In the early 1600's Peter Easton, also known as the Pirate Admiral, amassed a small fortune off the coast of Newfoundland while working as a pirate. Easton and his crew of almost 5,000 wreaked havoc up and down the coast of the North American Eastern Seaboard. Easton became a legend and no body of law was every able to stop his reign of piracy.
He began his career as a privateer, loyal to England and hired by Queen Elizabeth I to fight against the Spanish. However, when King James I assumed the throne of England in 1603, the war between Spain and England was over. King James I had signed a treaty with Spain and vastly downsized the British Navy, leaving Easton unemployed.
Easton then turned to piracy to survive and eventually established a home base in Harbour Grace, Newfoundland in 1610. In Harbour Grace, Easton built a crew of pirates and acquired a fleet of ships that enabled him to control the waters off the Eastern Seaboard. In 1611, France made an unfruitful attempt to stop Easton's piracy empire but in the end he prevailed.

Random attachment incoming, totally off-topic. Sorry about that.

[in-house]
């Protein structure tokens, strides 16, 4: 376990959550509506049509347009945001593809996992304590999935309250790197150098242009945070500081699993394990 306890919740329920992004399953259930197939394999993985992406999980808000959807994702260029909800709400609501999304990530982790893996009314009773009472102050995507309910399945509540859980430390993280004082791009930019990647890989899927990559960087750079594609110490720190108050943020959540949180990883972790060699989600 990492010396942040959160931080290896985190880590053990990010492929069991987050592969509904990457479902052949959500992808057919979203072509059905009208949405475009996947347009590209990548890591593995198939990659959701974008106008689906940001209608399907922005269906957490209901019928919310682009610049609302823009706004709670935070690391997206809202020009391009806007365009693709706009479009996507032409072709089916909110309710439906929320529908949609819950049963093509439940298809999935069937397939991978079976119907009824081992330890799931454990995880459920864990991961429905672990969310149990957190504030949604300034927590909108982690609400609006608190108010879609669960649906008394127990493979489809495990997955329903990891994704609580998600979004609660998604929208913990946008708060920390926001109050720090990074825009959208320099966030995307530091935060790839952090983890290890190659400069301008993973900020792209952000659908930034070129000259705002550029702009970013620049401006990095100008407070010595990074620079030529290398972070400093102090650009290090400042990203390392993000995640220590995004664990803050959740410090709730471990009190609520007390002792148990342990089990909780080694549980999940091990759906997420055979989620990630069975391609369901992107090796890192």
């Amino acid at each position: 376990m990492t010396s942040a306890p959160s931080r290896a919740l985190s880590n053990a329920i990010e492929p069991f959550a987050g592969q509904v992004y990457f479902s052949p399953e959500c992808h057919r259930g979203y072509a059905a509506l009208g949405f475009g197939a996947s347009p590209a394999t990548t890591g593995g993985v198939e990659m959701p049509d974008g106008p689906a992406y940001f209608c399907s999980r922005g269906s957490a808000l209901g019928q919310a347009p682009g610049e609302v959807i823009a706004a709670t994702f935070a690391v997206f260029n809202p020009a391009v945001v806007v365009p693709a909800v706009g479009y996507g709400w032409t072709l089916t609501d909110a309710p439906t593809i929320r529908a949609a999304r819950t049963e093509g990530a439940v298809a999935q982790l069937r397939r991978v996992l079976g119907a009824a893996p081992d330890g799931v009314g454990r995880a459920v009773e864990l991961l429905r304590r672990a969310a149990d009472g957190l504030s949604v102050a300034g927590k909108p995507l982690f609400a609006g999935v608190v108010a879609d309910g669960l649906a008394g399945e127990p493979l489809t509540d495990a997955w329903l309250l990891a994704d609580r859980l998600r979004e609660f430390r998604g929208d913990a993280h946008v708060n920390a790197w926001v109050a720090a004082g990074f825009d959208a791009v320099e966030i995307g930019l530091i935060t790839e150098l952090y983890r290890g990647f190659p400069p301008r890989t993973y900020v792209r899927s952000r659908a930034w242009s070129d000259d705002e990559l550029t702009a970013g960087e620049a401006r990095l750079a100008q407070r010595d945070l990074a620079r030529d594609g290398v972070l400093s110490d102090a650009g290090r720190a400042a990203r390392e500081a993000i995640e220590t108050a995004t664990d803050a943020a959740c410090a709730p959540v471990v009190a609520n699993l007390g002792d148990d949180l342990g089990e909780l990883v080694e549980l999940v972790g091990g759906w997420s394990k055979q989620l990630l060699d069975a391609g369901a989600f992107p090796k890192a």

In 1612, Easton moved his home base to Ferryland, Newfoundland. In Ferryland, he plundered ships and recruited new pirates that served to enhance his empire. Easton and his crew were so fierce they even captured and plundered the ship that carried the Sheriff, Sir Richard Whitebourne, sent from England to arrest him.
Easton's greatest conquest was the capture of three Spanish ships that held such an amount of treasures for him and his crew, that he had amassed a fortune that would last a lifetime.
Amazingly, the Pirate Admiral was even pardoned by King James I for his acts of piracy, but letter of pardon never reached Easton in Newfoundland. Some years after 1614, Easton proceeded to disband his army and moved permanently to France. There he married into French nobility, and his wealth and marital status propelled him to the position of Marquis of Savoy. Remarkably, Easton managed to attain a fortune through piracy and theft, while remaining a widely respected citizen in France. He lived in France until his death many years later.